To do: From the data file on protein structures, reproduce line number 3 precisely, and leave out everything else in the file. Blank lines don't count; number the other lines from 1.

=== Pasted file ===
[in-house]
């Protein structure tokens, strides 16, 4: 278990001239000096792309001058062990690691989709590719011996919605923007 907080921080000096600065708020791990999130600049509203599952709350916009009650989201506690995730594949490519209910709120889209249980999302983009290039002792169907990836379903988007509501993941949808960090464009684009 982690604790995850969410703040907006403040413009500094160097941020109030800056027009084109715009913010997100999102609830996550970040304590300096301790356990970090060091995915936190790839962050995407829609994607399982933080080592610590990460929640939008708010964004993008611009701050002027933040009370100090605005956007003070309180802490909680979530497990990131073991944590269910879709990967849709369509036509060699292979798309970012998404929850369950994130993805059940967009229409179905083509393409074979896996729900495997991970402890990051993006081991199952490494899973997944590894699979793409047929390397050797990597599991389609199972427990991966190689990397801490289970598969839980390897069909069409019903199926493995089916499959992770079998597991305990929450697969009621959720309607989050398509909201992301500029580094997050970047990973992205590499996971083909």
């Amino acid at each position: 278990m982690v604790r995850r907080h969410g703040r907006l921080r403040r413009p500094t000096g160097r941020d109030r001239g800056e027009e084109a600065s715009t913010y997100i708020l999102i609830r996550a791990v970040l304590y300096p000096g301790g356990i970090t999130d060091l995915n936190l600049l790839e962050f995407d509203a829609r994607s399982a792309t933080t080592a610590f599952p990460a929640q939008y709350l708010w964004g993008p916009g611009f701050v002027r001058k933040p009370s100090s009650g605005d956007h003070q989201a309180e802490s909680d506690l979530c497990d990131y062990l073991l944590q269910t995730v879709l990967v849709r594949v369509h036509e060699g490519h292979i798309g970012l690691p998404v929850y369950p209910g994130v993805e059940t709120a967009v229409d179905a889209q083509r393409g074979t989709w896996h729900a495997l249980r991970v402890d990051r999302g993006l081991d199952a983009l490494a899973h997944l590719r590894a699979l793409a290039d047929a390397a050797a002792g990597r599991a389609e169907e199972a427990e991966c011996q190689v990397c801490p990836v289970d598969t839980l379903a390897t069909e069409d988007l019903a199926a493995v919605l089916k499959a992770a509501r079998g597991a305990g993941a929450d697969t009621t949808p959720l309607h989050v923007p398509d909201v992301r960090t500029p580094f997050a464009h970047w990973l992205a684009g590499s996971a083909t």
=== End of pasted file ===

């Amino acid at each position: 278990m982690v604790r995850r907080h969410g703040r907006l921080r403040r413009p500094t000096g160097r941020d109030r001239g800056e027009e084109a600065s715009t913010y997100i708020l999102i609830r996550a791990v970040l304590y300096p000096g301790g356990i970090t999130d060091l995915n936190l600049l790839e962050f995407d509203a829609r994607s399982a792309t933080t080592a610590f599952p990460a929640q939008y709350l708010w964004g993008p916009g611009f701050v002027r001058k933040p009370s100090s009650g605005d956007h003070q989201a309180e802490s909680d506690l979530c497990d990131y062990l073991l944590q269910t995730v879709l990967v849709r594949v369509h036509e060699g490519h292979i798309g970012l690691p998404v929850y369950p209910g994130v993805e059940t709120a967009v229409d179905a889209q083509r393409g074979t989709w896996h729900a495997l249980r991970v402890d990051r999302g993006l081991d199952a983009l490494a899973h997944l590719r590894a699979l793409a290039d047929a390397a050797a002792g990597r599991a389609e169907e199972a427990e991966c011996q190689v990397c801490p990836v289970d598969t839980l379903a390897t069909e069409d988007l019903a199926a493995v919605l089916k499959a992770a509501r079998g597991a305990g993941a929450d697969t009621t949808p959720l309607h989050v923007p398509d909201v992301r960090t500029p580094f997050a464009h970047w990973l992205a684009g590499s996971a083909t």